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On The Money

Our year-long look at an herbal pharmacy's start-up

We know what you people really want. Although you appreciated hearing about Scott Fiore's mental state, and found his opinions on dealing with daily issues like inventory and the phone company helpful, it's really the numbers that matter, right? Well, here you go: In this installment of "Let's see what the new entrepreneur does next," the 32-year-old owner of Littleton, Colorado's The Herbal Remedy talks money--everything from accounting to whether or not his sales match his expectations.

Just to warn you, Fiore aims pretty high. "We could be doing better," he says. "But you can always say that. Until I'm grossing $2,000 a day, I'm not going to say we can't do better, because I think this store can handle that easily."

Ah, if only everyone were as tuned in to reality as Scott. He's never too proud to admit starting up requires him to exercise caution financially, even though his store is doing as well as can be expected for such a young business. "You definitely have to think about stuff like that," he says. "Like `Do I really need to spend money on that?' And you don't."

In an average day, The Herbal Remedy grosses about $600, but on up-days, that number can soar to $1,000 (deposits increase each month). Regardless of what the numbers are, they need to be recorded just so at the end of the day so tax time isn't the darkest moment of the year. "Accounting . . . what a crazy mess of numbers," sighs Fiore. Crediting a checking account when you're subtracting from it; column upon column of digits--definitely not for the impatient. "I took one college course that had to do with accounting, and some economics," he says, "but that [didn't] prepare [me]."

With the help of his father, a certified hotel accountant, and sheer determination, Fiore chooses to trudge through the books himself rather than contract an accountant on a monthly basis. Intuit's QuickBooks software (a gift from his dad who used it for his own start-up a few years back) helps Fiore deal with the process. "It's not the easiest to handle," he says, "but it's pretty thorough." He contends the product is pretty standard for small-business accounting. (You can check it out yourself at http://www.quickbooks.com for pricing, products and services.)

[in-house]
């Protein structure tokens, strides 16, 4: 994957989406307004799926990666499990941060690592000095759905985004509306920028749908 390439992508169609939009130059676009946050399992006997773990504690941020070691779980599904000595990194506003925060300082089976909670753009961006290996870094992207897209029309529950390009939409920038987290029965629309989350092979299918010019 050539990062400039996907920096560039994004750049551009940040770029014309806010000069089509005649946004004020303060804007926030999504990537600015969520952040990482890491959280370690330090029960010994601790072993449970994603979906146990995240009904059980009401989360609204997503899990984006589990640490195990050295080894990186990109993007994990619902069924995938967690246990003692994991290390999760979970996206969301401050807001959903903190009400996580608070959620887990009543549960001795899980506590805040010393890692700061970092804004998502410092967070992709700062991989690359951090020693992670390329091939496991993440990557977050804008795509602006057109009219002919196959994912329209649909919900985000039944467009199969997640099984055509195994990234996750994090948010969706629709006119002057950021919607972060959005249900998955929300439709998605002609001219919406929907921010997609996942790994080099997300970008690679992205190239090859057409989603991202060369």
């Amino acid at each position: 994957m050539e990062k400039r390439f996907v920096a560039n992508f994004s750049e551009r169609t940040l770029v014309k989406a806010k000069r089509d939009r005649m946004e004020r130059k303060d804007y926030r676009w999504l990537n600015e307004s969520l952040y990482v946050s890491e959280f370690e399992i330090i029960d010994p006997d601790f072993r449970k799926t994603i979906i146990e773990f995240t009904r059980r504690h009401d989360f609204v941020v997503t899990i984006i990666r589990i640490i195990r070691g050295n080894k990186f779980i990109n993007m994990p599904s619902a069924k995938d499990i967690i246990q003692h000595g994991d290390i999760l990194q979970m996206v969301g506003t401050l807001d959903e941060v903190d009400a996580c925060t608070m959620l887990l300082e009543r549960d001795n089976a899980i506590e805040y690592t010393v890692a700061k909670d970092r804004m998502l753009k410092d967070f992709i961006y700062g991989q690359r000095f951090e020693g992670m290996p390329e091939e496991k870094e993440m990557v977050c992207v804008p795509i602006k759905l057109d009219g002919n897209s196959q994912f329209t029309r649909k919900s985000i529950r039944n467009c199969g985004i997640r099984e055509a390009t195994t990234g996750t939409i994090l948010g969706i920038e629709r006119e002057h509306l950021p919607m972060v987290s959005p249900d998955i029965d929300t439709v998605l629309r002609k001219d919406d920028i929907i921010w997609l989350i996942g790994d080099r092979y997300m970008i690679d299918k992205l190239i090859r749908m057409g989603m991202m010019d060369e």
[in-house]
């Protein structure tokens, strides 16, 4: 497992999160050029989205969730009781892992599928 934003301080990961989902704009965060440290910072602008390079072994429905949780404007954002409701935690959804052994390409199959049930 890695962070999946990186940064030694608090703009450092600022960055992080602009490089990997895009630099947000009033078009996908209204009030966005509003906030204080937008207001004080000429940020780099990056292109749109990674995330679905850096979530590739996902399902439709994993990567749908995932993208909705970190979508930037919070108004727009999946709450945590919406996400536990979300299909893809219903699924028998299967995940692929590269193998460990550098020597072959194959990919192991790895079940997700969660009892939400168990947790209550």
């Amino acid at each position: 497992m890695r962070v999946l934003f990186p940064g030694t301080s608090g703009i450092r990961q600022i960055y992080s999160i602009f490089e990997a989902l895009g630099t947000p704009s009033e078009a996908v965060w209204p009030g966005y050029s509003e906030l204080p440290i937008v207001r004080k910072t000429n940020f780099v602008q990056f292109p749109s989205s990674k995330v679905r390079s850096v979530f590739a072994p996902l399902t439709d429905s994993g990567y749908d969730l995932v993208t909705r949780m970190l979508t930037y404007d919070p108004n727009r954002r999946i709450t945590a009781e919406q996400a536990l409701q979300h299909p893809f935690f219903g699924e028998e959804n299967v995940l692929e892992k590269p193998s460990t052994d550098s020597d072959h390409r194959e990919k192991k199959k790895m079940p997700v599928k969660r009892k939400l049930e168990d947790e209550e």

As for Fiore, if he really doesn't get something, he has no ego-based problem consulting Mr. Fiore, Senior. "When I screw something up, my dad seems to put it back together," he says. "I'm good at remembering things, so all the mistakes I make are new mistakes."

He can't prevent some fiascoes, like when his bank incorrectly linked his savings and checking accounts, resulting in 12 returned checks. But Fiore is able to avert most disasters by not taking on what he already knows he can't handle.

Payroll, for instance. "That's where I punted," he says. "I don't want to spend eight hours trying to make sure the right people get paid and the right tax forms are filed--it's too heavy for me." Enter the payroll company, which has made Fiore's life (and can probably make yours) a lot less hectic.

The product-pricing game is another course in entrepreneurship Fiore's learned along the way. But games, he does not play. Although he encounters the occasional comparison shopper waving sale ads for a large grocery chain, he doesn't attempt to compete. "We decided we are not going to be a discount operation," says Fiore. "We're right at suggested retail [price] for everything. For some things that bites us, but for most everything it's fine."

Right now, Fiore has to be leery of lots of things: spending too much, marking items down. "We don't have thousands of people coming through our doors every day," he says. "It's in the 20s and 30s." But with the addition of juice sales--and with flu season on the way--you can bet he'll be punching a few more numbers every night.

Contact Source

The Herbal Remedy, (303) 795-8600, http://www.theherbalremedy.com

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